Tag Archives: Open Adventure

Haglöfs Open5 Series 2014

One of the most memorable races I did last year was part of the Haglöfs Open5 Series. A 5 hour mini adventure race, where you had to visit as many points (controls) as you can to collect points. The series is back for winter 2013/14 kicking off in Ilkley in October, well worth a look.

Entries open on 1st August the prices will be as they were last year. Five hours of running and mountain biking with some great locations across the country. Kicks off on the 1st weekend in October. Amazing prizes from Haglöfs and the competition will be tight.

The series is put together and run by www.openadventure.com


Haglöfs Open5 Series: North York Moors


Yorkshire, it’s a homecoming, coming to Yorkshire. I was born and bred t’other side of those hills, just up past Whitby, which for those of you not familiar with the good county, is just up the coast from Scarborough. I grew up running and biking on the North York Moors, feeling the peaty soil under my feet, watching the heather turn purple in the spring, feeling the blast of the North wind as it howls of the sea. So today I feel at home as I climb out of the van in Scalby, near Scarborough, ready for the Haglöfs Open5 Series: North York Moors event.

The Haglöfs Open5 is a series of mini adventure races run by Open Adventure. You have 5 hours to collect as many points as you can by navigating between controls on foot and by bike. At registration you get presented with a map and as you leave the start you get the values of each control, some don’t exist, some are worth more than others, few are easy. If you are late back, you get hard won points deducted! Sounds like fun!

I had hoped to do the first event in this years series, which was in the Pentlands, but it fell the weekend after the Dusk ‘til Dawn, I had an ankle the shape of a ballon, and legs that insisted on rest not exercise. The next event was in the South Downs, and just to far this time around, but now we are in Yorkshire!

It was warm and cosy inside the registration hall, people sat around studying their maps, drinking hot coffee, plotting, working out the most efficient routes between points… I collect my maps, race numbers and instructions…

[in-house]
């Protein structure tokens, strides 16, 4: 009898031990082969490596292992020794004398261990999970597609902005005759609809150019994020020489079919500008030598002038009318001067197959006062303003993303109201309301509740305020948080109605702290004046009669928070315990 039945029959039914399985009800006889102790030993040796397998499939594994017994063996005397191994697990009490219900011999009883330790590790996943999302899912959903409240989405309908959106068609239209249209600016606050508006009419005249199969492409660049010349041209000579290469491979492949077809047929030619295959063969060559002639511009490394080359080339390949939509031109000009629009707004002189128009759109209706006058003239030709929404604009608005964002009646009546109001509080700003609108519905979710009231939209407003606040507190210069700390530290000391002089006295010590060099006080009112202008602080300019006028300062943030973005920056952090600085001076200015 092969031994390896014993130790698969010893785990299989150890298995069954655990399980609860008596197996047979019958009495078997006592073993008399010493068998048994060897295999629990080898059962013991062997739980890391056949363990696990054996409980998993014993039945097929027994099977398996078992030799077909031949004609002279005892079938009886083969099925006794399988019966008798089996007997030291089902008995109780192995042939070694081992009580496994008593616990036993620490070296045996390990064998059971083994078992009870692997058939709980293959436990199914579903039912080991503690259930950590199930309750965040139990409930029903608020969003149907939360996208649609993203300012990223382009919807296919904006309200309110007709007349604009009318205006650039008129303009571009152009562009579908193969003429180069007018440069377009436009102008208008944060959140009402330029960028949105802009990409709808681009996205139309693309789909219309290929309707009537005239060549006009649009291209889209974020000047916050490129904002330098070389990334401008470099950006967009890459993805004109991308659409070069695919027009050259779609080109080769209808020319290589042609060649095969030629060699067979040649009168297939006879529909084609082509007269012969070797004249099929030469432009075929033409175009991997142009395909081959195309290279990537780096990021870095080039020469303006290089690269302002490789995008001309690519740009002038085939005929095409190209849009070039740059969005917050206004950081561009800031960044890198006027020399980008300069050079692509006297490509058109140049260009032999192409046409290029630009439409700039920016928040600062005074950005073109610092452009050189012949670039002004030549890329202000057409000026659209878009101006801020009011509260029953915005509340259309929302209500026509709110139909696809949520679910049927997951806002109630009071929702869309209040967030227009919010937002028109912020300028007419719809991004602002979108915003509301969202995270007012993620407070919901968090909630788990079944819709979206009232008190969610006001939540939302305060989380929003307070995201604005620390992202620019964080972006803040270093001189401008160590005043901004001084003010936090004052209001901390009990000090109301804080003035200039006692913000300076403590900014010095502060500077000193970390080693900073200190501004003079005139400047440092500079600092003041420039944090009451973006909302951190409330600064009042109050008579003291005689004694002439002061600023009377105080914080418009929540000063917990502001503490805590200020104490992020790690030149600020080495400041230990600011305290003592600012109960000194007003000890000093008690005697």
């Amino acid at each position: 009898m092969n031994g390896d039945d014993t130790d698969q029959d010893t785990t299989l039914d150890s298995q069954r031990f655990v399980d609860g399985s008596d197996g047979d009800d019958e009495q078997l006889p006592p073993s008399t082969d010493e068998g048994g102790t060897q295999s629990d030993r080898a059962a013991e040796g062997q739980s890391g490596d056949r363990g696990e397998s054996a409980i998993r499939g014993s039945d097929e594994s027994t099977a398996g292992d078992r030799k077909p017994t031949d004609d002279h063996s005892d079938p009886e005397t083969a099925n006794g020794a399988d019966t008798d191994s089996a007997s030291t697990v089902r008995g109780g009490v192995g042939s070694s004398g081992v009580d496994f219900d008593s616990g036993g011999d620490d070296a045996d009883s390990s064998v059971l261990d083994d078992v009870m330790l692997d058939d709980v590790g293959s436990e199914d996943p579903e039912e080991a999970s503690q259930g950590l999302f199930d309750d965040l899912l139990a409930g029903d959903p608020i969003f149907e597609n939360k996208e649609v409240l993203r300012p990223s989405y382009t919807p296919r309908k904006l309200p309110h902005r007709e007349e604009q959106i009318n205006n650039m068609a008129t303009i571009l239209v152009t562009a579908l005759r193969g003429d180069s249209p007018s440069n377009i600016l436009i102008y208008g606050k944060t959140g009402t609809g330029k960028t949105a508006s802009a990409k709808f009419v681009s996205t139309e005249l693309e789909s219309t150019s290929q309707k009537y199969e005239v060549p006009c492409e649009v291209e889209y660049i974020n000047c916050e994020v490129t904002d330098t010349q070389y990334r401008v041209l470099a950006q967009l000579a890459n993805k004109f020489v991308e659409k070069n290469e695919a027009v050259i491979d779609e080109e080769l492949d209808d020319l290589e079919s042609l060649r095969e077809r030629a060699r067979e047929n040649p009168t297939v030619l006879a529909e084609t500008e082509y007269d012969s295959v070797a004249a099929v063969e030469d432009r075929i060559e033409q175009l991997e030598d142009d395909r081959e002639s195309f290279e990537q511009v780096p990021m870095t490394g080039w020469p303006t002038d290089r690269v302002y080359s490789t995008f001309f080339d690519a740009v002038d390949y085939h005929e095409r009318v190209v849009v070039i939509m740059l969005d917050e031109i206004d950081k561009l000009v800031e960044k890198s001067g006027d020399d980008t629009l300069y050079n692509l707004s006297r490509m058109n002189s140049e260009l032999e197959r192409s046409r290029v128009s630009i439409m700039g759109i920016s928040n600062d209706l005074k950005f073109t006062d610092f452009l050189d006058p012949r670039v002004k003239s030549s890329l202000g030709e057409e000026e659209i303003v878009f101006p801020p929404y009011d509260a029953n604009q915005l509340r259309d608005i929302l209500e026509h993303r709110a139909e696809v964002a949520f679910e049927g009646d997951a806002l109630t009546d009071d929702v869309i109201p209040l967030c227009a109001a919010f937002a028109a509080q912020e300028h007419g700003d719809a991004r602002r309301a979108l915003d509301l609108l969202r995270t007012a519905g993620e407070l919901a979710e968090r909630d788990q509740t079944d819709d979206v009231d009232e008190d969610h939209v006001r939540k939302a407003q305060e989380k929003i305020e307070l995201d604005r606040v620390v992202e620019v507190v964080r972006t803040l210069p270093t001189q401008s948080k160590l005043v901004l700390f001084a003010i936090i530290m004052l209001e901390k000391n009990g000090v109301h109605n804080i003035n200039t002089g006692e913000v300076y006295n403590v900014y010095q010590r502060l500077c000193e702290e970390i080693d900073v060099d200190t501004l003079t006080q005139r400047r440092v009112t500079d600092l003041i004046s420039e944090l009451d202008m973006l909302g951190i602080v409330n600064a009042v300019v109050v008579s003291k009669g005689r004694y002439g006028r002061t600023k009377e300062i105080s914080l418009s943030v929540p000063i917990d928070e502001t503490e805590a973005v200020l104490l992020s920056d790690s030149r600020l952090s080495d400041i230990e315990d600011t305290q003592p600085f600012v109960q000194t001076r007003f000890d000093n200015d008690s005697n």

Back out in the cold, I quickly sort my bike, pack my transition bag and munch through Cliff Bars, before riding the short distance between the car-park and remote transition/start/finish area. It’s good to slowly warm the legs, its cold this morning…

Transition is a glamourous open field of long, cold wet grass, not a place to hang around in… I quickly arrange my bike and riding gear so I can quickly change later and approaching 10am, I dib out (the race, like many others uses the SPORTident system, which is a little plastic/electronic card attached to your wrist, which you dib into control points on the course to record your time and position, it’s magic, but works) through the start, collect my Control descriptions and values sheet and set off down the road. With the clock ticking, I scan the sheet and cross off controls with no values on my map.

A long uphill waits as I turn up out of Newby, it’s hard all the way to the top, but feels good to be working the legs and the cold air makes it easier. Turning off the road, past a little pond I collect my first control, Number 39 and worth 30 points, I pause to take a photo, before continuing into uphill the forest. A web of paths, weave their way through the mud, I pass other competitors, running and biking, all looking for controls.